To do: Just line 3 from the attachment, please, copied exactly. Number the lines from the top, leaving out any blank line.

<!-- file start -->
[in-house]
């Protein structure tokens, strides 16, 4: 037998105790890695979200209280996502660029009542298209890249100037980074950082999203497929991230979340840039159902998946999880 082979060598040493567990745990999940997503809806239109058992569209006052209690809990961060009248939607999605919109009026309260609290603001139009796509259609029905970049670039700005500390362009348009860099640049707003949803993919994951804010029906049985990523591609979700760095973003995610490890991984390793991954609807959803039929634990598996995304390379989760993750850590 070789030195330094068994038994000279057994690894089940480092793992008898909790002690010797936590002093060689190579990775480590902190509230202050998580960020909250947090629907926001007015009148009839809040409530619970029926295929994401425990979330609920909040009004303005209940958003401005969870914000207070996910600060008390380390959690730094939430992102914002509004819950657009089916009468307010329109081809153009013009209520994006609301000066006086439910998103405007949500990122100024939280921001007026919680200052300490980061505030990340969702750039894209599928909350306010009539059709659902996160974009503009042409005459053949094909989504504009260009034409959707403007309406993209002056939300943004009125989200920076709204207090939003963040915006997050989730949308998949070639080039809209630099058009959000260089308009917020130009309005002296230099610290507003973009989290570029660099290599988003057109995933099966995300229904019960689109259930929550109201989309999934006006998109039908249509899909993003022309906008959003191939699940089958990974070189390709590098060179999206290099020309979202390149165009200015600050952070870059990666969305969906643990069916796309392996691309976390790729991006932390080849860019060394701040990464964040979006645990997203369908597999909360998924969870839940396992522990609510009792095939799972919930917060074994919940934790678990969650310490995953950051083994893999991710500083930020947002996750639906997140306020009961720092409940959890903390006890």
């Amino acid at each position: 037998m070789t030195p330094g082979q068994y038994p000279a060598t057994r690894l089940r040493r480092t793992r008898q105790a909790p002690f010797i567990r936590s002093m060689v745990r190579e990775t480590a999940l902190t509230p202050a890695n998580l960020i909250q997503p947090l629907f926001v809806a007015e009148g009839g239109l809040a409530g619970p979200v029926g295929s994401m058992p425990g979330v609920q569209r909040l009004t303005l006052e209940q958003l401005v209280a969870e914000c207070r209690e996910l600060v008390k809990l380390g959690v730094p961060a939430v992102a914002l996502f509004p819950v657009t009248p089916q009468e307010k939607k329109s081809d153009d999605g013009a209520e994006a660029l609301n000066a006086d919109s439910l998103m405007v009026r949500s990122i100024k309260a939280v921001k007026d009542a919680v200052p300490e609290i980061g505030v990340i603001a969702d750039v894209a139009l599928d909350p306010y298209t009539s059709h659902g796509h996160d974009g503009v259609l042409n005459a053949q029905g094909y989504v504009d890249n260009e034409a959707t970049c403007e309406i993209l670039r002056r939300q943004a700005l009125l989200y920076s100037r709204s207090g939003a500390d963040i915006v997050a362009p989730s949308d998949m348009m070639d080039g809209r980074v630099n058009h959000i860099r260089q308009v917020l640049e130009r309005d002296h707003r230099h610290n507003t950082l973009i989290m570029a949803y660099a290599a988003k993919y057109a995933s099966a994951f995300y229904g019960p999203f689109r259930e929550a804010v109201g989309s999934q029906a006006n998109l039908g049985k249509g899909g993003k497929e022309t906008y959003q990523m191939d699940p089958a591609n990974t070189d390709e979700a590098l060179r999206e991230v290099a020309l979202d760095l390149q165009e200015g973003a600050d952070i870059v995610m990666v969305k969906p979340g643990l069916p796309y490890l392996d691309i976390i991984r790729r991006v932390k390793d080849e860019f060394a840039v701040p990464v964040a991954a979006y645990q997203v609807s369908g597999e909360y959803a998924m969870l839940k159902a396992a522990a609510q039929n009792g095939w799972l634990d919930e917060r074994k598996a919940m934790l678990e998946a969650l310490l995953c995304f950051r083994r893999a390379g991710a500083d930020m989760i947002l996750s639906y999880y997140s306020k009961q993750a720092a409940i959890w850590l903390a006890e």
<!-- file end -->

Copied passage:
């Amino acid at each position: 037998m070789t030195p330094g082979q068994y038994p000279a060598t057994r690894l089940r040493r480092t793992r008898q105790a909790p002690f010797i567990r936590s002093m060689v745990r190579e990775t480590a999940l902190t509230p202050a890695n998580l960020i909250q997503p947090l629907f926001v809806a007015e009148g009839g239109l809040a409530g619970p979200v029926g295929s994401m058992p425990g979330v609920q569209r909040l009004t303005l006052e209940q958003l401005v209280a969870e914000c207070r209690e996910l600060v008390k809990l380390g959690v730094p961060a939430v992102a914002l996502f509004p819950v657009t009248p089916q009468e307010k939607k329109s081809d153009d999605g013009a209520e994006a660029l609301n000066a006086d919109s439910l998103m405007v009026r949500s990122i100024k309260a939280v921001k007026d009542a919680v200052p300490e609290i980061g505030v990340i603001a969702d750039v894209a139009l599928d909350p306010y298209t009539s059709h659902g796509h996160d974009g503009v259609l042409n005459a053949q029905g094909y989504v504009d890249n260009e034409a959707t970049c403007e309406i993209l670039r002056r939300q943004a700005l009125l989200y920076s100037r709204s207090g939003a500390d963040i915006v997050a362009p989730s949308d998949m348009m070639d080039g809209r980074v630099n058009h959000i860099r260089q308009v917020l640049e130009r309005d002296h707003r230099h610290n507003t950082l973009i989290m570029a949803y660099a290599a988003k993919y057109a995933s099966a994951f995300y229904g019960p999203f689109r259930e929550a804010v109201g989309s999934q029906a006006n998109l039908g049985k249509g899909g993003k497929e022309t906008y959003q990523m191939d699940p089958a591609n990974t070189d390709e979700a590098l060179r999206e991230v290099a020309l979202d760095l390149q165009e200015g973003a600050d952070i870059v995610m990666v969305k969906p979340g643990l069916p796309y490890l392996d691309i976390i991984r790729r991006v932390k390793d080849e860019f060394a840039v701040p990464v964040a991954a979006y645990q997203v609807s369908g597999e909360y959803a998924m969870l839940k159902a396992a522990a609510q039929n009792g095939w799972l634990d919930e917060r074994k598996a919940m934790l678990e998946a969650l310490l995953c995304f950051r083994r893999a390379g991710a500083d930020m989760i947002l996750s639906y999880y997140s306020k009961q993750a720092a409940i959890w850590l903390a006890e």